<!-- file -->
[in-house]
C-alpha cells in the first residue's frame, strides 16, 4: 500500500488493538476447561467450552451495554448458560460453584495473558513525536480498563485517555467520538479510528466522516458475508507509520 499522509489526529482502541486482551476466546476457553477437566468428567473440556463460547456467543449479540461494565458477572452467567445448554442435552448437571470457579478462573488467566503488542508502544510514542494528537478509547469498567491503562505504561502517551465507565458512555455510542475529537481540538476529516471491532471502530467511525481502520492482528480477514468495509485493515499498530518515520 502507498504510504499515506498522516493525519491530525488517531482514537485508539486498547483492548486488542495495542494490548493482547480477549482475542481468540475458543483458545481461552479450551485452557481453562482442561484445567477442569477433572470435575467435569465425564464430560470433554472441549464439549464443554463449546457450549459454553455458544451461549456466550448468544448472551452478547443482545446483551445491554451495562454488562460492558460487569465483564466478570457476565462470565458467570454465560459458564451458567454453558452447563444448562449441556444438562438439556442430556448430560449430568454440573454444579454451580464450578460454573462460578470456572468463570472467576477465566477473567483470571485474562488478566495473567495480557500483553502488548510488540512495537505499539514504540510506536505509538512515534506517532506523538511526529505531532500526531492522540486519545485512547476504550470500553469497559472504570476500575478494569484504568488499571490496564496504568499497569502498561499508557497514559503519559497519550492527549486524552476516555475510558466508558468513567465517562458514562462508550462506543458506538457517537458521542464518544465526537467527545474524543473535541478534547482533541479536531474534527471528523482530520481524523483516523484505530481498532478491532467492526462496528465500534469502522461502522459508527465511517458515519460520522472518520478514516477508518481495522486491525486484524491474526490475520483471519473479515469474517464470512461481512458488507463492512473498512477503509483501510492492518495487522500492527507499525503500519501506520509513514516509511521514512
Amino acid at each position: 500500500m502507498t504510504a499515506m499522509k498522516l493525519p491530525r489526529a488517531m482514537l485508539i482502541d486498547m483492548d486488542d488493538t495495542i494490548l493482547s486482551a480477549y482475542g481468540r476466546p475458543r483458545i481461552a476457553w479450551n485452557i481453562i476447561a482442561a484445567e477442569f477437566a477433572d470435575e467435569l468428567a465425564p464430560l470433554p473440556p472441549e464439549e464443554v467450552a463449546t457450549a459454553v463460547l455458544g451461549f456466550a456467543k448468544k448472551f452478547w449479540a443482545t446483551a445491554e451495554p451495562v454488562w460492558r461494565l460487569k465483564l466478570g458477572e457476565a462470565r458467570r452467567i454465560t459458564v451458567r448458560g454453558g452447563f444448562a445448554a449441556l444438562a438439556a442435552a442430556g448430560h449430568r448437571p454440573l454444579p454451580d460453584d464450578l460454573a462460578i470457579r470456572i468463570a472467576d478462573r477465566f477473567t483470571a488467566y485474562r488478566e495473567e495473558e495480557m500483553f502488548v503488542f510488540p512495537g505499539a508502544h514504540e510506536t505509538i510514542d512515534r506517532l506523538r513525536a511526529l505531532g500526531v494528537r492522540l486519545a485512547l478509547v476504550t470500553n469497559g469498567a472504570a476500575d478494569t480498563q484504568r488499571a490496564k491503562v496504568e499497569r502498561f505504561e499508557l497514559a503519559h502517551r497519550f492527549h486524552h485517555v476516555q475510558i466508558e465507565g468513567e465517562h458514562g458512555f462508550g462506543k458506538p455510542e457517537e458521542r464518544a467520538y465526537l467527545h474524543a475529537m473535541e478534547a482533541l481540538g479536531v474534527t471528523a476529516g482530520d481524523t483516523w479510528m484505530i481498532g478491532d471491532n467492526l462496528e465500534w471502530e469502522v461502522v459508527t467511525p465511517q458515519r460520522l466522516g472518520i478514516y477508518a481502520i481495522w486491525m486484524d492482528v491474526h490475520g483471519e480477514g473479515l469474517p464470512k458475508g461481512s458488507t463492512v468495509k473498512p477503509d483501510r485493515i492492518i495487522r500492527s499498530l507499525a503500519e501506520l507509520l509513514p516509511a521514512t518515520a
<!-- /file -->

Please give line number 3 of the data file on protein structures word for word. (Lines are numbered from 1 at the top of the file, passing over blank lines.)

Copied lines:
Amino acid at each position: 500500500m502507498t504510504a499515506m499522509k498522516l493525519p491530525r489526529a488517531m482514537l485508539i482502541d486498547m483492548d486488542d488493538t495495542i494490548l493482547s486482551a480477549y482475542g481468540r476466546p475458543r483458545i481461552a476457553w479450551n485452557i481453562i476447561a482442561a484445567e477442569f477437566a477433572d470435575e467435569l468428567a465425564p464430560l470433554p473440556p472441549e464439549e464443554v467450552a463449546t457450549a459454553v463460547l455458544g451461549f456466550a456467543k448468544k448472551f452478547w449479540a443482545t446483551a445491554e451495554p451495562v454488562w460492558r461494565l460487569k465483564l466478570g458477572e457476565a462470565r458467570r452467567i454465560t459458564v451458567r448458560g454453558g452447563f444448562a445448554a449441556l444438562a438439556a442435552a442430556g448430560h449430568r448437571p454440573l454444579p454451580d460453584d464450578l460454573a462460578i470457579r470456572i468463570a472467576d478462573r477465566f477473567t483470571a488467566y485474562r488478566e495473567e495473558e495480557m500483553f502488548v503488542f510488540p512495537g505499539a508502544h514504540e510506536t505509538i510514542d512515534r506517532l506523538r513525536a511526529l505531532g500526531v494528537r492522540l486519545a485512547l478509547v476504550t470500553n469497559g469498567a472504570a476500575d478494569t480498563q484504568r488499571a490496564k491503562v496504568e499497569r502498561f505504561e499508557l497514559a503519559h502517551r497519550f492527549h486524552h485517555v476516555q475510558i466508558e465507565g468513567e465517562h458514562g458512555f462508550g462506543k458506538p455510542e457517537e458521542r464518544a467520538y465526537l467527545h474524543a475529537m473535541e478534547a482533541l481540538g479536531v474534527t471528523a476529516g482530520d481524523t483516523w479510528m484505530i481498532g478491532d471491532n467492526l462496528e465500534w471502530e469502522v461502522v459508527t467511525p465511517q458515519r460520522l466522516g472518520i478514516y477508518a481502520i481495522w486491525m486484524d492482528v491474526h490475520g483471519e480477514g473479515l469474517p464470512k458475508g461481512s458488507t463492512v468495509k473498512p477503509d483501510r485493515i492492518i495487522r500492527s499498530l507499525a503500519e501506520l507509520l509513514p516509511a521514512t518515520a